These questions about the relationship between LGBT life and state sanctioned violence are woven into the foundations of queer studies — see, for example, recent struggles over the concept of the “normative”: where do we go when LGBT experiences and struggles are normatized and mainstreamed? Orlando looms again: one’s history of suffering and one’s vulnerability to threat is basic qualifier for membership to a national public (“us,” as opposed to than “them”). We cannot desire this.

Power flows through our world making some the object of state sanctioned violence, making a spectacle, furthermore, of that violence. Unthinkable forms of mass violence are staged elsewhere, within the context of war, which is itself an awfully flexible category. In a few cases, we encounter the madness of a person at war with the world. Can we even see the difference between the psychosis of that one person and the psychosis of the world against which he wages his war? A range of ideological systems sanction murderous rage against trans people, against gay people, against Latinos, women, elected officials, abortionists, black people — black children. The list goes on. The sanctioning of these forms of violence begins with a schizo-paranoid fantasy of threat. Each narrative of this “threat” has its own awful history, its own logics — and they are never far from “normal” terrors.

Puar’s work is essential reading for anyone trying to understand the relationship between the wars conducted by the state elsewhere, the wars conducted by the state against its own people, and the struggles — sometimes violent — we wage amongst and against ourselves (e.g. her essay on the “It Gets Better” social media response to Tyler Clementi’s suicide.) Puar’s more recent writing on the sexual politics of the Israeli-Palestinian conflict has a similar force to her essays on the discursive combines she has theorized as “terrorist assemblages.” Zionists activists have singled out that work with the aim of stigmatizing Puar— to mark her as a threat, as Steven Salaita and other scholars have been marked as threats. The intention of that effort is clear: to inhibit their work by making the consequences of publishing and speaking on the subject unbearable. The intention is to make a spectacle of the scholar’s professional exile. Let us recall anti-homophobic and anti-abortion campaigns of the 1980s and 1990s which marked a range of artists, writers, and activists as “too controversial” to touch. Which made certain areas of inquiry into “no go zones.” The harassment of Puar recasts necessary work as dangerous work. We are meant to back away from each other’s most ferocious critical capacities. As we wrestle with a xenophobic/racist national security discourse attempting to hail us as queer subjects — as vulnerable through our commitment to something like sexual freedom — let us remember, here, that the discourse of sexual freedom is always already racialized, shaped within an imperial system and that this sexed idea of being free is, very much, articulated in relation to quite specific states of un-freedom. As we read Puar’s work, we, as a community of scholars, need to consider our collective responsibility to those working on the front lines of thought, and signal our solidarity and our commitment to queer theory as a mode of critical resistance.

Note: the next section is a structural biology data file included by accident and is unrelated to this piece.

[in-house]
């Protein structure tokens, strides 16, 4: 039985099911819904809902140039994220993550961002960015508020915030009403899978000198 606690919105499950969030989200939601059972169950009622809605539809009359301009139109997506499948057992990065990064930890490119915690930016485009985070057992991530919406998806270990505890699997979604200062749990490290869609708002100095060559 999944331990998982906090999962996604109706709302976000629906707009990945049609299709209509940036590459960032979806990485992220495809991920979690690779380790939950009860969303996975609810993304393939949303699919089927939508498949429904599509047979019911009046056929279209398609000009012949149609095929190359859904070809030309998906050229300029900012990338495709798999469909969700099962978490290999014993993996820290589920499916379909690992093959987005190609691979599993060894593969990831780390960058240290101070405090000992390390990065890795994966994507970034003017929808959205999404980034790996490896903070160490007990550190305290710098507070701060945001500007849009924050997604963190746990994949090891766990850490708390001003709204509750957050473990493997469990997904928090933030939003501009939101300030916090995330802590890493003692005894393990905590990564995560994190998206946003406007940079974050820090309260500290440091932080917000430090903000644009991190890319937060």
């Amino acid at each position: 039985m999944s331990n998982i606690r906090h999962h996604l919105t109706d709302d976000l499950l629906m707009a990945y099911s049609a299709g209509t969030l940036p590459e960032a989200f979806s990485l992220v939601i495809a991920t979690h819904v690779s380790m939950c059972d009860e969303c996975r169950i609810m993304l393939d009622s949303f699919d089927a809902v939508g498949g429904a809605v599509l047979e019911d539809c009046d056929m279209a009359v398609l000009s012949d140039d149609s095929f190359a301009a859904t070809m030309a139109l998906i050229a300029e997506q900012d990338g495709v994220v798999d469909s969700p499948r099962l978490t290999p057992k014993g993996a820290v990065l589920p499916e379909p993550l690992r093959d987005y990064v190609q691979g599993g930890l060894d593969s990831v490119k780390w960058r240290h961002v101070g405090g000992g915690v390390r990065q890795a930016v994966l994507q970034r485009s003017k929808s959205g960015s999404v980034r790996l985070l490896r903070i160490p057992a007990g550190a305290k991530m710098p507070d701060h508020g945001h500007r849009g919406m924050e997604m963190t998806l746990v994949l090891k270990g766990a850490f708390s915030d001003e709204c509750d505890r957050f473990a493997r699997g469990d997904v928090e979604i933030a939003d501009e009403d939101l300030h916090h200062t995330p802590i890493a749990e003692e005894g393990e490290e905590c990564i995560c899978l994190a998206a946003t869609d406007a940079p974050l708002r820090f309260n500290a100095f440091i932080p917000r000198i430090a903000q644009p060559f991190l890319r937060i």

Additional reading:

Jasbir Puar on “Ecologies of Sex, Sensation and Slow Death

Before Orlando Shooting, an Anti-Gay Massacre in New Orleans Was Largely Forgotten” in the New York Times

Jasbir Puar on “Speaking of Palestine: Solidarity and Its Censors